As part of IMA’s global advertising campaign, we’ve been featuring stories from valued members of the CMA® (Certified Management Accountant) community about the ways the certification has made a difference: to their careers, their organizations, and even their communities.
The following are insights from Neil Baier, CMA, CFM, who is the vice president of finance at Crescent Crown Distributing in Mesa, Ariz. Neil earned his CMA in 1999, just one year after earning his MBA. Says Neil, “I found the CMA completely relevant to the work I was doing at the time, and it has remained relevant for me throughout my career.” Among his many accomplishments, Neil was the driver behind a huge rooftop solar panel project at his company, which is helping to eliminate 73 million pounds of CO2 and save more than $17 million over 25 years.
What’s the main value you get from being a CMA?
The CMA enhances my ability to bring strategic thinking and the ability to convert data into actionable information on a regular basis. As opposed to just “keeping score” or “counting the beans,” I’m expected to actually assist my sales and operations teams to “advance the ball down the field.” My work in identifying grant programs to help pay for employee training, in sourcing sustainability projects that improved operational efficiencies, and driving back-end efficiency projects that directly affected the bottom line – these accomplishments were all influenced by the skills enhanced with my CMA certification.
Complete this sentence: I make a difference as a CMA because:
As opposed to being simply a scorekeeper, my organization expects me to be a proactive strategic force in creating bottom-line results.
What study tips would you give to someone pursuing their CMA certification?
Make studying for the exam just another part of your workday. The great thing about the CMA exam is that if you’re already working in finance, accounting, or management, the exam prep will only be enhancing your skillset at your job. Embrace this opportunity for self-improvement…and make sure to show off your new credentials to your boss (especially during your review!).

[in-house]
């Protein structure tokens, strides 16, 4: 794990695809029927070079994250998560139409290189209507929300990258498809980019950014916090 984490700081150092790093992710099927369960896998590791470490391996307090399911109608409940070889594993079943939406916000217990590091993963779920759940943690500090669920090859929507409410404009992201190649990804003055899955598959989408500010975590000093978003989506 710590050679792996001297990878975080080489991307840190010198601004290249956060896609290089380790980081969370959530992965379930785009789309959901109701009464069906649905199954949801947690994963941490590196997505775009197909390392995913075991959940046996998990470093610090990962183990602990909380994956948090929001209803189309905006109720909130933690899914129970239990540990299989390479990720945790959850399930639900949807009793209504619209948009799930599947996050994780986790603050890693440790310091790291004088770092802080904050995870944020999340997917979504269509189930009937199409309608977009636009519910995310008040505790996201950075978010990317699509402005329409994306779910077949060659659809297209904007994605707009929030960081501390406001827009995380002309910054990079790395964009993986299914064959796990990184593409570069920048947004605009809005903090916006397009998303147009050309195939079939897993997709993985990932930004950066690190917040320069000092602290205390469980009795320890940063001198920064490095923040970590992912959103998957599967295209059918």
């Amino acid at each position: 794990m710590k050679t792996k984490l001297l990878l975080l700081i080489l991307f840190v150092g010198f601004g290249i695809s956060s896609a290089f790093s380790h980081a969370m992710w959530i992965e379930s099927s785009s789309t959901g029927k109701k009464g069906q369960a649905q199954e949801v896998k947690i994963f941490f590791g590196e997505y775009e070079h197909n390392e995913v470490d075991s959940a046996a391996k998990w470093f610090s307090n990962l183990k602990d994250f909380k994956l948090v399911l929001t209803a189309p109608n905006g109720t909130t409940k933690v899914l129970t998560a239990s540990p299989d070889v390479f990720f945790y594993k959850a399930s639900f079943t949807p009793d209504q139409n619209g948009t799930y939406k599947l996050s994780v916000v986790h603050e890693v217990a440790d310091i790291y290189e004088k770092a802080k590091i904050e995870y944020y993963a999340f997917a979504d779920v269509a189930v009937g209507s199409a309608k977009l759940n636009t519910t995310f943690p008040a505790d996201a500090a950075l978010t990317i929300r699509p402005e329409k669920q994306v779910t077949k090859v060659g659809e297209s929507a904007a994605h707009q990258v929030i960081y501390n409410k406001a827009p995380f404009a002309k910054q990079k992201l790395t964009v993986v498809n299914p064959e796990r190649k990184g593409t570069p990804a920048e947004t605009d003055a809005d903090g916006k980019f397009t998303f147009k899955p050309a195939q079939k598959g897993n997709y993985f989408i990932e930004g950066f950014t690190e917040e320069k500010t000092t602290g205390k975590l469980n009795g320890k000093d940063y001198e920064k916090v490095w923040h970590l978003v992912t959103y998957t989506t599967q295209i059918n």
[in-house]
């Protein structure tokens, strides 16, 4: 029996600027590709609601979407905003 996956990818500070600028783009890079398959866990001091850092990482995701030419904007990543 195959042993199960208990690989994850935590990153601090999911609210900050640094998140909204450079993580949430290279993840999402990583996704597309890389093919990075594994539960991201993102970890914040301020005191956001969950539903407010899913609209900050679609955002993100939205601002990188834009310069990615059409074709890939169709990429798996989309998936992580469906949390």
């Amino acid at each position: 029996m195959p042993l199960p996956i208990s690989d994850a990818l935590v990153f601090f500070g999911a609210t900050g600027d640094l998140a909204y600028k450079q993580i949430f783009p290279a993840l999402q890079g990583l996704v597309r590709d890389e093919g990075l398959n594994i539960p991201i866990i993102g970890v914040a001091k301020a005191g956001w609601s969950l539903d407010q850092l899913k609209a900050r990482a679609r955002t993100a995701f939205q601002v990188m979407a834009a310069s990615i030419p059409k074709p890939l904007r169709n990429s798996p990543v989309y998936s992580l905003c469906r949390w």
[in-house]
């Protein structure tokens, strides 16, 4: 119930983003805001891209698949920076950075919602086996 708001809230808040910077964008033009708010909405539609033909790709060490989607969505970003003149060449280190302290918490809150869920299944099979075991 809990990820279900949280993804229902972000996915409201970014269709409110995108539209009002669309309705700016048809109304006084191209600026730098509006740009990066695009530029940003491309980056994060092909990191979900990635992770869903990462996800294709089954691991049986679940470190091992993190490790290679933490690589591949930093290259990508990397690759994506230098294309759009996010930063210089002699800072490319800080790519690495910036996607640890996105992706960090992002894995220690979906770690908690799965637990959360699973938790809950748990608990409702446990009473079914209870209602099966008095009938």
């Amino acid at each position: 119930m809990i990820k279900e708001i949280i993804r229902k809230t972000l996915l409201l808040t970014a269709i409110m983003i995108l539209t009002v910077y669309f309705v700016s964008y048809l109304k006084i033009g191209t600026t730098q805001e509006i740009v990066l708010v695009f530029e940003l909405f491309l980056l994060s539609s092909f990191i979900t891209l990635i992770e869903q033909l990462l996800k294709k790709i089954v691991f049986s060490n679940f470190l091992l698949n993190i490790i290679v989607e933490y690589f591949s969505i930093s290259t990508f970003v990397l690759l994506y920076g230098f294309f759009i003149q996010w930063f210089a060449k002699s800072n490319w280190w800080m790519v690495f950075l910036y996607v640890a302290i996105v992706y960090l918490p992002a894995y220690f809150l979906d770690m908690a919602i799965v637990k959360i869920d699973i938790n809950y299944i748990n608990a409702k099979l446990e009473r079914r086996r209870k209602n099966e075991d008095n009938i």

It’s also important to keep the “long view” in mind. I certainly remember how hard studying was, especially after an exhausting day of work. Like Steven Covey said in his famous “7 Habits of Highly Effective People,” you should always “begin with the end in mind.” Remember that this is just a part of the beginning of your journey towards becoming the best financial professional you can be.
Any advice for those looking for a career/job in accounting or finance where they can make a difference?
The days of the backward-looking “bean counter” are over. Today, organizations require their financial professionals to not only report the financials but also help drive financial results. My advice for someone looking for a career in accounting is to first develop a strong educational base, enhanced by the CMA, and eventually the CSCA® (Certified in Strategy and Competitive Analysis), certification. Then, once you start working, remember that the value you bring to an organization lies in the value-added strategic thinking that differentiates you from your peers. While challenging at first, keep on looking for opportunities to show your worth. And I would also say this: Swing really hard. You may miss a bunch of times, but sometimes, you’ll hit a homerun.
For more information on the CMA, please visit CMA certification.